Ok so you finish your painting and that’s an achievement in itself. But is it finished or have you a tendency to just add one more finishing touch?
I know I do. I say to myself, ‘right, that’s it, finished, definitely finished.’ And as I’m saying it I find myself just adding a little dab of paint here and there, and then a bit more until I find I’ve messed up what I just had and have to start again. Sound familiar? I’m sure it does.
Then what happens? A few days later you look at your painting and something doesn’t look right. It seems flat and one-dimensional. It doesn’t jump out and grab your attention. It’s just not striking enough. So how can you improve that? How can you make your painting stand out and be noticed?
Well look no further, here’s a sure-fire proven method used by painters such as Holbein, Stanley Spencer and Winslow Homer, to name a few.
If you are painting a landscape add some cloud shadow. OK so it may not have been there on the day you started painting but you are the artist, you can change the canvas to suit yourself. Imagine there was a big cloud overhead and a large shadow has been cast across maybe one-third of the field you have just painted.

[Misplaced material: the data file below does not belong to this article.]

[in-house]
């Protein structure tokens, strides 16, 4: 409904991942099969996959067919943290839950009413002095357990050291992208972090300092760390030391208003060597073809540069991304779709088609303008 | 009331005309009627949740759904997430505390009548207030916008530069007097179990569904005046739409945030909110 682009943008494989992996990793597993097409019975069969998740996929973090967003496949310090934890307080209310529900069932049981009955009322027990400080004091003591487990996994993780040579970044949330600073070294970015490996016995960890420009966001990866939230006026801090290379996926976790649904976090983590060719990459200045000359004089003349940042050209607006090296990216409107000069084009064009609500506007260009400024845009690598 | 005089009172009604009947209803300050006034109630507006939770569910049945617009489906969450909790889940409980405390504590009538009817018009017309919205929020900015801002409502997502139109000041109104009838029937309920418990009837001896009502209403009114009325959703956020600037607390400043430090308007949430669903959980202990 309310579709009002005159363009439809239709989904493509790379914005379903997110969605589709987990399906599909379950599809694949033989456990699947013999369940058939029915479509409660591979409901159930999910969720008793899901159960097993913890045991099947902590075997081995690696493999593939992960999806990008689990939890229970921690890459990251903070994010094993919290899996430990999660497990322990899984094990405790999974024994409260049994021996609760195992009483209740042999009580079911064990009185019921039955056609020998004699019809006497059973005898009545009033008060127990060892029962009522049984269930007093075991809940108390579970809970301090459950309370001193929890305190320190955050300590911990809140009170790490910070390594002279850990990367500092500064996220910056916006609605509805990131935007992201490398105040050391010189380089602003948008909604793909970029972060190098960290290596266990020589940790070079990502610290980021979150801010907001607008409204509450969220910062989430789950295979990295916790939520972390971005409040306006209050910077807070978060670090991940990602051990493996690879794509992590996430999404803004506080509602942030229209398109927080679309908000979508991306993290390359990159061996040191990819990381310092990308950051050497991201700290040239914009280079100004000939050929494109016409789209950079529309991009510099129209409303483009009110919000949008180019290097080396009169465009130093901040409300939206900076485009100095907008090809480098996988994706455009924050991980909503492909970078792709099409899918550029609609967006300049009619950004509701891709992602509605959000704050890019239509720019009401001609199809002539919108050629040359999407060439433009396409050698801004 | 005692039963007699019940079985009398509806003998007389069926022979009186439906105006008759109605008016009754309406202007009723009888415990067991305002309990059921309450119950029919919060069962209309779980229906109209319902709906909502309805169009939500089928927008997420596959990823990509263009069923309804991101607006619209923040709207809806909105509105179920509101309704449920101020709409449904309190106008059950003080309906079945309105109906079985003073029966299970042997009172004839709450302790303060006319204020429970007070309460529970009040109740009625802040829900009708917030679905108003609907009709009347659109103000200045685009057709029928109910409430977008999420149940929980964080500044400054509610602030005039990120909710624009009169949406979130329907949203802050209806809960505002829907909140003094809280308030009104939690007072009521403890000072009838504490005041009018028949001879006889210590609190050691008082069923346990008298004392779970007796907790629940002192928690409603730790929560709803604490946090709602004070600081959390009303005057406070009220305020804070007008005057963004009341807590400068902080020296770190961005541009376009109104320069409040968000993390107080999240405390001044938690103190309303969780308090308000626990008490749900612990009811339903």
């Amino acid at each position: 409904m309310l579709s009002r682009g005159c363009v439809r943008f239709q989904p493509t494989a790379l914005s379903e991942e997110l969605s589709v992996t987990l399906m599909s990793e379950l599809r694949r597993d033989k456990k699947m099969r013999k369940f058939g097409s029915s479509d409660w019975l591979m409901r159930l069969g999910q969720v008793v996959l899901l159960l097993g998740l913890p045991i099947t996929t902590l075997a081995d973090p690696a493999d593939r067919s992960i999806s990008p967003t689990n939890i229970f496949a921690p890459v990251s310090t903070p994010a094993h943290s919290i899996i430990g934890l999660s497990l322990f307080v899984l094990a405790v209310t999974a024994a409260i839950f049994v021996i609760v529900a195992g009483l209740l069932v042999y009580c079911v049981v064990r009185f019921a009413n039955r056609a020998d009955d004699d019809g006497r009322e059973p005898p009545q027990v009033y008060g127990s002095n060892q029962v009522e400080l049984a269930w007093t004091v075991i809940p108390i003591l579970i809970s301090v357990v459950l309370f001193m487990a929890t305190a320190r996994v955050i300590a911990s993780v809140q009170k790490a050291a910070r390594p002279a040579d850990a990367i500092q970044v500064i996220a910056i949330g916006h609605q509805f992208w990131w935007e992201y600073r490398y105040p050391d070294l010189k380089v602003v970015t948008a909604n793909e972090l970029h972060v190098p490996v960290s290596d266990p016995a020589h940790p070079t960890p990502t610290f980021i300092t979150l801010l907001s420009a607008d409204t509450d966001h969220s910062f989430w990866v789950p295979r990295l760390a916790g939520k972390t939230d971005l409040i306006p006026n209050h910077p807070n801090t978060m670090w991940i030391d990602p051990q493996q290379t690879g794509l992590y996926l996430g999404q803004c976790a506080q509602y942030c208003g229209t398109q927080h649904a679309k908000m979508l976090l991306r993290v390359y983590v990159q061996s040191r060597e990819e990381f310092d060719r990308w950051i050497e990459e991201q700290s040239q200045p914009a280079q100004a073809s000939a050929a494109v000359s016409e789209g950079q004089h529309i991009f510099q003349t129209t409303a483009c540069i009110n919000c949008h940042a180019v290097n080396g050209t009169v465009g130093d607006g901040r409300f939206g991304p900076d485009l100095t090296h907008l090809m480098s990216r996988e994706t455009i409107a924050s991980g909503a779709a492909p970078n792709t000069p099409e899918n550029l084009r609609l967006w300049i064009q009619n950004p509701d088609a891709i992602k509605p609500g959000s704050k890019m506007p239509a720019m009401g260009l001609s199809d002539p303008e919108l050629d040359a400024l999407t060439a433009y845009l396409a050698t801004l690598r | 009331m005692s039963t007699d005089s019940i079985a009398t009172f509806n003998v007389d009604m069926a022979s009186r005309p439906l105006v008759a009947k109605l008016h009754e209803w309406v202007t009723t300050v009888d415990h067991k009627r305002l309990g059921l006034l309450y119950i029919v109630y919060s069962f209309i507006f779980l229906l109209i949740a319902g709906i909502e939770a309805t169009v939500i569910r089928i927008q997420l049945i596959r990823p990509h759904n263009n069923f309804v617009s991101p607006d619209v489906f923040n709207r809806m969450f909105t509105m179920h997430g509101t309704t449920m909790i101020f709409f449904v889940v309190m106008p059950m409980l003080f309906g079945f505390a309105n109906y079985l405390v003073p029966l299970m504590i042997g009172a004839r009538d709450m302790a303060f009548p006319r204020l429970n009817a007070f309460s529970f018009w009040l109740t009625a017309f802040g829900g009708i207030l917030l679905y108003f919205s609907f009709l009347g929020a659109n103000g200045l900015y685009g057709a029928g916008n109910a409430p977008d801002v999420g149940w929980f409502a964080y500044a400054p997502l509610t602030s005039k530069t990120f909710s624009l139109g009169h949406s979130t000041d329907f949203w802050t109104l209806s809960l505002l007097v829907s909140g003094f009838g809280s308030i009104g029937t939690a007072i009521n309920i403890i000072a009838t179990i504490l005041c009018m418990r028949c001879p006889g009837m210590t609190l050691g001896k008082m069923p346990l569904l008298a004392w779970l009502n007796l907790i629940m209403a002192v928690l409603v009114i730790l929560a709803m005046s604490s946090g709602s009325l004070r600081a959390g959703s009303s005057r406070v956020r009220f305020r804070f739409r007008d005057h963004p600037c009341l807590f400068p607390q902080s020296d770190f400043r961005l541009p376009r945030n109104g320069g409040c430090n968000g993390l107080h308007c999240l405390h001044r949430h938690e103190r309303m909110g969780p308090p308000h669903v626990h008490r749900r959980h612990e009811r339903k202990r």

Look at Winslow Homer’s The Fog Warning or Stanley Spencer’s view of Cookham where if you look at the right hand corner of the painting and you will see exactly what I mean. You may be unsure about painting a layer of burnt umber or ultramarine over your bright green field but be adventurous, give it a go and I’m sure you will be pleased with the results. One tip though is to dilute the paint with a glazing medium, that we you will still be able to retain the form and original colour underneath.
The same applies to a portrait. Maybe there wasn’t a light shining on the day you painted but add your own shadow and suddenly you will see how you have given your character depth made them real. This may seem obvious but I don’t think it is.
What I don’t mean is, there’s a tree, there’s the sun add a shadow. I’m thinking of something a little more subtle that the observer of your painting might not at first notice. Take a look at Holbein’s painting of Jane Seymour and better still, Christina of Denmark. See the shadow on the right and on the left? Both are pretty much identical and both give a 3D quality to the painting that tends to turn the sitter towards you. Have a look at the Merchant Georg Gisze too. There is an almost identical use of shadow by Holbein. It’s the same thing.
I used the same effect on my picture of the two offshore deck crew struggling with the anchor brake.
I put the shadow in to add drama and to emphasise the huge chains which overshadow the characters. I’m also using the same effect on a painting of Sebastian and Harlem Eubank.
Not quite finished yet but you get the idea. Next time you are painting try it yourself, then put your paint brush down and reap the rewards!